The Misguided Fixation of #Blessed

The Prosperity Gospel is no longer reserved for televangelists and whacky, fringe churches. Prosperity Teaching is now normal Evangelical faith.

Maybe not blatantly, and certainly never admittedly, but there is little difference between the central tenets of Prosperity Teaching and most Evangelical doctrine.

The most recent manifestation of this is the #Blessed trend. Happy Christians must prove their constant happiness on their happy social media feeds. A lack of happy, positiveness demonstrates lack of faith. This trend has its roots in Prosperity Teaching.

Far from lazily hoping that God would somehow fix all their problems. . . the prosperity gospel requires practitioners to cultivate an intense mental discipline in order to constantly suppress thoughts of negativity or doubt.

Thus, they focus on the positive and chalk it up to God’s blessings, whether it is or not. This focus on the positive, while avoiding the “negative,” makes for a very lopsided view of life.

It even lopsides the Gospel. Where is the Man of suffering acquainted with grief? In what sense do we have the mind of Christ if He is this man of sorrow and grief? How does this hyper-happy, negativity-avoiding mentality deal with handicaps, suffering, and persecution?

The prosperity gospel has taken a religion based on the contemplation of a dying man and stripped it of its call to surrender all. Perhaps worse, it has replaced Christian faith with the most painful forms of certainty. The movement has perfected a rarefied form of America’s addiction to self-rule, which denies much of our humanity: our fragile bodies, our finitude, our need to stare down our deaths (at least once in a while) and be filled with dread and wonder. At some point, we must say to ourselves, I’m going to need to let go.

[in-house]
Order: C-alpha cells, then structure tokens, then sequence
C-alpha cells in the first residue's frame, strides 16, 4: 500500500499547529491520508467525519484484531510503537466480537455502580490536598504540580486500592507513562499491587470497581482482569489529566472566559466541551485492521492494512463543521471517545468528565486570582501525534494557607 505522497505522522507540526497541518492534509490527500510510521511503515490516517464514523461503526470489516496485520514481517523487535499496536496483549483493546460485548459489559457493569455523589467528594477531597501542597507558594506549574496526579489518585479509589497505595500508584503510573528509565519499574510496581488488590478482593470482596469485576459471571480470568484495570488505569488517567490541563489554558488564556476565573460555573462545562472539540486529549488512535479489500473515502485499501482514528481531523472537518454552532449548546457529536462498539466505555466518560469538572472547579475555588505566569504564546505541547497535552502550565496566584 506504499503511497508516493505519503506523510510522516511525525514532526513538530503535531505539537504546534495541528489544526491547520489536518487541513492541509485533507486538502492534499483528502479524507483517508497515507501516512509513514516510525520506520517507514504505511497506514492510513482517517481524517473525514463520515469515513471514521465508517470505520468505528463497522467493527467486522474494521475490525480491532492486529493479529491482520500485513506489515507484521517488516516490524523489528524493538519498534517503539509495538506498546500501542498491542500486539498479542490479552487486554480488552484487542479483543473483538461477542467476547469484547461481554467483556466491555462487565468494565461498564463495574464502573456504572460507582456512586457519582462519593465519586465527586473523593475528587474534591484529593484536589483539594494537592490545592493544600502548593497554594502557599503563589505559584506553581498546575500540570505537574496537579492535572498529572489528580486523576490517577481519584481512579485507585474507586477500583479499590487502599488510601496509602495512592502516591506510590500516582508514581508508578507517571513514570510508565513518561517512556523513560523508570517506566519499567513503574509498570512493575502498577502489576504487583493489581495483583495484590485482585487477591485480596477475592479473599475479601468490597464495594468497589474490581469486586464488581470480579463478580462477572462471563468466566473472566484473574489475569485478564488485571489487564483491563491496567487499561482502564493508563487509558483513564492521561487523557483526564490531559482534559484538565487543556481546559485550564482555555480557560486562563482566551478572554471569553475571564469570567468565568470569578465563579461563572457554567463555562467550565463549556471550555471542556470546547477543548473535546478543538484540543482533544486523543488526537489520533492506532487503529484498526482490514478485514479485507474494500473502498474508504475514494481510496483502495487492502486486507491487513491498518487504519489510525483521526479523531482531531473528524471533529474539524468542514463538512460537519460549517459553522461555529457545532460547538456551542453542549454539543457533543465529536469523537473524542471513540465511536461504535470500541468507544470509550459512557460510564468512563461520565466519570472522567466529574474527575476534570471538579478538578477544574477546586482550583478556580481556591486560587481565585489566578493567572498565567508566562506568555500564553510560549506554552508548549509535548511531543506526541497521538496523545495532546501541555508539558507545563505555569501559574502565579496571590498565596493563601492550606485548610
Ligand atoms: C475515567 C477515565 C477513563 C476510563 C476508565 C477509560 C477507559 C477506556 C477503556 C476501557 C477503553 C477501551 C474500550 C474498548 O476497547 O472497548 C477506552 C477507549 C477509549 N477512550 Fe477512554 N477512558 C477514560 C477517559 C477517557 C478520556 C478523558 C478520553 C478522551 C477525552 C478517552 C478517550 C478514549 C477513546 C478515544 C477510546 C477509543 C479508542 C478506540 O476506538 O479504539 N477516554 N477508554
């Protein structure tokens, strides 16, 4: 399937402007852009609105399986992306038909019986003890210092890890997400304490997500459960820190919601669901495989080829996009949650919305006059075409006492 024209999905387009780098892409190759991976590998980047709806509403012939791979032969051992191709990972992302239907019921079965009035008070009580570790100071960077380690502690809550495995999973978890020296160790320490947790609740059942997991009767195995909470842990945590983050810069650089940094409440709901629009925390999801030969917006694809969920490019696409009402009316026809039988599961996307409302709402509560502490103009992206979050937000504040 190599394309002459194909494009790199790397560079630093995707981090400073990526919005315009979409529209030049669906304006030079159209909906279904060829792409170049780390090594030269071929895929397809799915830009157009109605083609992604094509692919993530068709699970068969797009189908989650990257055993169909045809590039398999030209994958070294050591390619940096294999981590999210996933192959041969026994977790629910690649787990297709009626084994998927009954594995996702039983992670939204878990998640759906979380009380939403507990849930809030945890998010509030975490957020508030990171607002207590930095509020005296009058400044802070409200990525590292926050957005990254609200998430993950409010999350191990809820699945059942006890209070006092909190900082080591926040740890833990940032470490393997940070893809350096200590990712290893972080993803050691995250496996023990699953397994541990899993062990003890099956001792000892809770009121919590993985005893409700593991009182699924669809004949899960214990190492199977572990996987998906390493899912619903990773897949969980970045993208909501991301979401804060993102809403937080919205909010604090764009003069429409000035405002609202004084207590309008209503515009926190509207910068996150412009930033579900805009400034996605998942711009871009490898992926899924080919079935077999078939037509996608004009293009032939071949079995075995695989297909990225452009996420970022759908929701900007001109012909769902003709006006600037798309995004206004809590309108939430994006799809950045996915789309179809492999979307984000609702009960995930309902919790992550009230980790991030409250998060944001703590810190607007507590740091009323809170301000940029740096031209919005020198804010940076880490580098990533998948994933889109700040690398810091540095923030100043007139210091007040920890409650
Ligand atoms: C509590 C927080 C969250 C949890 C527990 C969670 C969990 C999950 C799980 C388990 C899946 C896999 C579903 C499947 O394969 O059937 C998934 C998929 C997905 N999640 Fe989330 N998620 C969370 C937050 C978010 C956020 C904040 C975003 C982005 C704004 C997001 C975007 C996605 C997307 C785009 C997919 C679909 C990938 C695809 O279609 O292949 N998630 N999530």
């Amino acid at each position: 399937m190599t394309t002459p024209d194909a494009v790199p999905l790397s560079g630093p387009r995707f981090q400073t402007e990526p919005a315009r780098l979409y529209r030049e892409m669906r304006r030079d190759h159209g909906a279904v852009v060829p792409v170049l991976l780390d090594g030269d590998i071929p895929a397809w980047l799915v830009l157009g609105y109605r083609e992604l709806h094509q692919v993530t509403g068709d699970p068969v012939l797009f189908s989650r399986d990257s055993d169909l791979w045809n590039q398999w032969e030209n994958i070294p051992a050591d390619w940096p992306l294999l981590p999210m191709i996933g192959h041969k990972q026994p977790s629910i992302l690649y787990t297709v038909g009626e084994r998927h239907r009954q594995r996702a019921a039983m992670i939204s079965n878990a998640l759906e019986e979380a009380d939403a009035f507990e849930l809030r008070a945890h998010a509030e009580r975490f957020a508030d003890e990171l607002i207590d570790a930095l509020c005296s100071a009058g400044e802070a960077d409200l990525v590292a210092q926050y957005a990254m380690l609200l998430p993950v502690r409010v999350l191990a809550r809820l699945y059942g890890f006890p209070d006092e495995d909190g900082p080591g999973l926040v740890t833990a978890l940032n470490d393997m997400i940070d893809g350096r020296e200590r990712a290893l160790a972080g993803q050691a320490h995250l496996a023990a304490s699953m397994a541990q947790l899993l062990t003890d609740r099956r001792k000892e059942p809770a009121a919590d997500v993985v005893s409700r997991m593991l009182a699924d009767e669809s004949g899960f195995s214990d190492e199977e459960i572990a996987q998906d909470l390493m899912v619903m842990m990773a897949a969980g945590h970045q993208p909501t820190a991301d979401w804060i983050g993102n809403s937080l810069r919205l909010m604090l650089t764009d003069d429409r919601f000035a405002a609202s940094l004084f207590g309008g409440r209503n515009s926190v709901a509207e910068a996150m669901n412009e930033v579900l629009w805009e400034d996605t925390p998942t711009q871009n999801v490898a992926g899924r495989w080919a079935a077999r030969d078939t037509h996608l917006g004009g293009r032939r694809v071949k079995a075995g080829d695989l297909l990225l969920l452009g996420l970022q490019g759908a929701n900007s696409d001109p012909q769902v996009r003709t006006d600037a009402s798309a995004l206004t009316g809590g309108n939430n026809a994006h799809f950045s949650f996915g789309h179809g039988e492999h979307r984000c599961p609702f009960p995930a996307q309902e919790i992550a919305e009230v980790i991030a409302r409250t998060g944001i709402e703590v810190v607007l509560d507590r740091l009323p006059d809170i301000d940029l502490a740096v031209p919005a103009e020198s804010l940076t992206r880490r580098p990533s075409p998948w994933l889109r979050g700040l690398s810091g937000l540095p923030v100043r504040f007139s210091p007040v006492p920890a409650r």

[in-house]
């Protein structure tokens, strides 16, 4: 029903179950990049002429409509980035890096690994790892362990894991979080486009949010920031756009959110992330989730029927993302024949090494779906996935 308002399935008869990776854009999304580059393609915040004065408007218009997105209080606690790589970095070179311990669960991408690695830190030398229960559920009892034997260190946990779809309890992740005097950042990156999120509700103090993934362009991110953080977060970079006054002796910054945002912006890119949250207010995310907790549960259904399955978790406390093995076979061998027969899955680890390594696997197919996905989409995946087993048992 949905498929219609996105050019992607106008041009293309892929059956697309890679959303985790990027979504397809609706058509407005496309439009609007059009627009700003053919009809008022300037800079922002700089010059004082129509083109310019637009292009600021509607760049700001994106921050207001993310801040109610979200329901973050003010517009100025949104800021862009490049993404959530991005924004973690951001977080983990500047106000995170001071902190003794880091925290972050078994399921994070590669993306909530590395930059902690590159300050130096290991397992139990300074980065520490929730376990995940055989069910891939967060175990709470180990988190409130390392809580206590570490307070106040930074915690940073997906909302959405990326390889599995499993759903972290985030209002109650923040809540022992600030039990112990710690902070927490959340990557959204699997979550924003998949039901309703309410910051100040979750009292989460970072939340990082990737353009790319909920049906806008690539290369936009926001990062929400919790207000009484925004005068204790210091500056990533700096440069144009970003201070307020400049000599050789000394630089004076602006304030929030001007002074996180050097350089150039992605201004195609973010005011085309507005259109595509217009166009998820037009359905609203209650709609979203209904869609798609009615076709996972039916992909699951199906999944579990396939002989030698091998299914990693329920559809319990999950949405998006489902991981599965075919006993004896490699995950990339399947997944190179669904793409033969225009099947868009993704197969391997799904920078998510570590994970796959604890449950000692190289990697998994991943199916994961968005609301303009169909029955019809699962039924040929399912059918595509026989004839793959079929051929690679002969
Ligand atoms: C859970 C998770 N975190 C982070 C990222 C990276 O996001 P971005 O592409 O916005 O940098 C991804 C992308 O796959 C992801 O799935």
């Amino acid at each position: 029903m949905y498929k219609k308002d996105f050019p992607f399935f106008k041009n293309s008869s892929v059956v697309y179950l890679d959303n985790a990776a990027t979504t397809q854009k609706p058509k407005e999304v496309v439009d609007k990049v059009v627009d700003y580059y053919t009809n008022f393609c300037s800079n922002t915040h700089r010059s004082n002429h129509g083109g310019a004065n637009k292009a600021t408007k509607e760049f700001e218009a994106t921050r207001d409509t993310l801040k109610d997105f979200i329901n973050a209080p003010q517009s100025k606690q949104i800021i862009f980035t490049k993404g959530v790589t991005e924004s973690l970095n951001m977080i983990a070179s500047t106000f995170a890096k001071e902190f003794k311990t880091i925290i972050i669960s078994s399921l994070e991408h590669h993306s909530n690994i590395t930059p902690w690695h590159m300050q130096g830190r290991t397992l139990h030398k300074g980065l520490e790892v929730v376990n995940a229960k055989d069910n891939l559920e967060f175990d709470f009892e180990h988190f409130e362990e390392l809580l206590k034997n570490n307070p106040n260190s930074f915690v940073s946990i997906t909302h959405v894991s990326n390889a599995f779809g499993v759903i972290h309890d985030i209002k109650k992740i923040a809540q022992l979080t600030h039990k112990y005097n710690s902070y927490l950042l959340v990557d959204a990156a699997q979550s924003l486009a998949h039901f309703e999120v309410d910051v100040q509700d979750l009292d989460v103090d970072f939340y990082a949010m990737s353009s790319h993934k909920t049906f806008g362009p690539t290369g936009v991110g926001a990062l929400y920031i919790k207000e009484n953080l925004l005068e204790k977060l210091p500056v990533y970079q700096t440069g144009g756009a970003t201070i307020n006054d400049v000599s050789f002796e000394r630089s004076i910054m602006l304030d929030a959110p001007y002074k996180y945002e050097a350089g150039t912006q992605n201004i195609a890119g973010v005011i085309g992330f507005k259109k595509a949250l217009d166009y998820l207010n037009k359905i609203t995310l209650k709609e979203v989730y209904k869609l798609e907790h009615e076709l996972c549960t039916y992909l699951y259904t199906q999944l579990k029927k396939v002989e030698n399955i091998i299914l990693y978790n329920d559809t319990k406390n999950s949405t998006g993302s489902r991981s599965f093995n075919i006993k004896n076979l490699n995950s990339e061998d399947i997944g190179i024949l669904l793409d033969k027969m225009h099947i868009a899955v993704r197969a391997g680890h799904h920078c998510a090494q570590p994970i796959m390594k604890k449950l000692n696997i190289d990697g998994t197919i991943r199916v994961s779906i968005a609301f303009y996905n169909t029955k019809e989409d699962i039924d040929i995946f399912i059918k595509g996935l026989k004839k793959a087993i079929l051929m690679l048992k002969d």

Prosperity Teaching promises you Jesus plus all the world. There is no sense in which the Bible agrees with this. Nor is there any way this can possibly be the Gospel that shows compassion to the weak, sick, persecuted, and poor among us.

The promise that we can have whatever we want leaves us ill-equipped to confront the realities of death and suffering. Tragedy becomes much harder to deal with when we are conditioned to think of ourselves as “blessed.”

God does bless His people. But the same God who constantly warns us about money and possessions and the inherent dangers of having and pursuing wealth, cannot then turn around and show His favor by heaping on us what He thinks is most dangerous.

This hyper-happy materialism is unbiblical and heretical. And it’s also modern American Christianity. Beware.

All quotations are from this article, which you can read by clicking here.


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